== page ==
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Portiek, Leuven, Belgium, by Studio Kloek

Project name:
Portiek 3.0
Architecture firm:
Studio Kloek
Leuven (Belgium)
Hannelore Veelaert
Principal architect:
Pieter Cloeckaert
Design team:
Studio Kloek
Interior design:
Built area:
Site area:
Design year:
Completion year:
Civil engineer:
Structural engineer:
Studieburo Bisson
Environmental & MEP:
De Tree Musketiers
Studio Kloek
Tools used:
Prefab Concrete
Concrete (Portiek) And Pavers For The Terracce
Residential › House, Creating daylight by window making + terracce

Hey Pieter,

My wife and I bought a piece of land behind our house to use as a garden. Until recently, we did not have a garden behind our house. We looked into our living space at a closed wall. As a result of the recent purchase, we wish to create a window opening in our rear facade.

Studio Kloek (SK): “A window opening… yes, that could be anything of course.”

Client (BWHR): “We want the opening to be as large as possible, so that as much daylight as possible enters.”

SK: Okay, noted.”

The photos were taken by Hannelore Veelaert.


Our search for a window opening started with a standard facade opening (A): a steel beam under the outer wall. Disadvantage? This will be a sturdy steel beam, limiting the height of the opening. Option B provides 2 steel columns that limit the span and thus generate a less high steel beam. The disadvantage of A and B? The beam, large or small, goes under the facade wall, which always limits the height of the opening.

BWHR: “No, that's not what we want.” Studio Kloek (SK): “We can place the structure that needs to support the existing facade on the outside of your rear facade (C-J).” BWHR: ah, interesting. Then we gain 30cm or something?” SK: “That's absolutely right.” BWHR: “Let's go for it!”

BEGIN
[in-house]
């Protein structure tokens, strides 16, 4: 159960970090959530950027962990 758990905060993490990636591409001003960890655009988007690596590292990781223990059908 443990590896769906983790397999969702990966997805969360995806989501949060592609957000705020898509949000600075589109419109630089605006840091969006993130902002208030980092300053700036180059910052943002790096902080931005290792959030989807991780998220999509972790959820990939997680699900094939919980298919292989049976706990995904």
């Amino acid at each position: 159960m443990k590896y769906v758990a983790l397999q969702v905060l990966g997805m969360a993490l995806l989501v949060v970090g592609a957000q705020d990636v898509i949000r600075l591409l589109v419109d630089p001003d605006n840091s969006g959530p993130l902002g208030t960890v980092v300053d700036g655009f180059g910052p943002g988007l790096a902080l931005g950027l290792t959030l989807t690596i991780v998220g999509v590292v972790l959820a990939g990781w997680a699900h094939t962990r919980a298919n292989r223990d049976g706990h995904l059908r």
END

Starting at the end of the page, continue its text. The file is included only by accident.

Various ideas saw the light of day: from a concrete porch (C and D) to a steel truss (H-J). Ultimately, the client opted for a concrete porch.

To optimize the slenderness of the concrete portico, the columns are constructed in a diamond shape. The window opens towards the garden, making the porch virtually invisible from the inside to the outside. The horizontal beam was given also the diamond shape for the same reason. More daylight flows into the interior. Win win!


There was once an on-site meeting after the design of the 'Portiek' was completed. The client came up with the idea of ​​providing a terrace adjacent to the living space. Because the garden slopes upwards towards the forest behind it, the client asked us to draw up a design for the terrace. The feeling of sitting in a concrete tank with high retaining walls had to be avoided at all costs.

The floor plan of the terrace is created by the diamond shape of the concrete porch (Portiek). The sloping lines of the porch continue into the retaining walls, so that the terrace opens up to the garden. The retaining walls literally turn away from the living space. As a result, they are not present in the interior view to the outside. The retaining walls that are visible are at the very back of the terrace. The stairs against this retaining wall soften the verticality of the wall and add a function, namely a stand, a place in the sun.

A green zone to the left and right of the terrace brings nature as close as possible to the living space without detracting from the effective terrace space.


The client and Studio Kloek jointly chose a light red/pink clay paver as the material. Since we only use this material to dress everything, it should not be too invasive a color. The clinker gives a warm and playful character to the terrace. The vertical brickwork against the retaining walls increases the slenderness of these walls. The vertical stones are bounded at the top and bottom by an end stretch layer. These stretching layers demarcate a zone within which the vertical masonry in a random pattern is given free rein. The retaining walls closely follow the slope of the garden to create as little of a tub as possible. The stands and stairs were also finished with vertical masonry. The pavers of the terrace are located perpendicular to the laying direction of the stands.

A cut from the stairs looks like a facing brick wall.

By Alfredo Gonzalez

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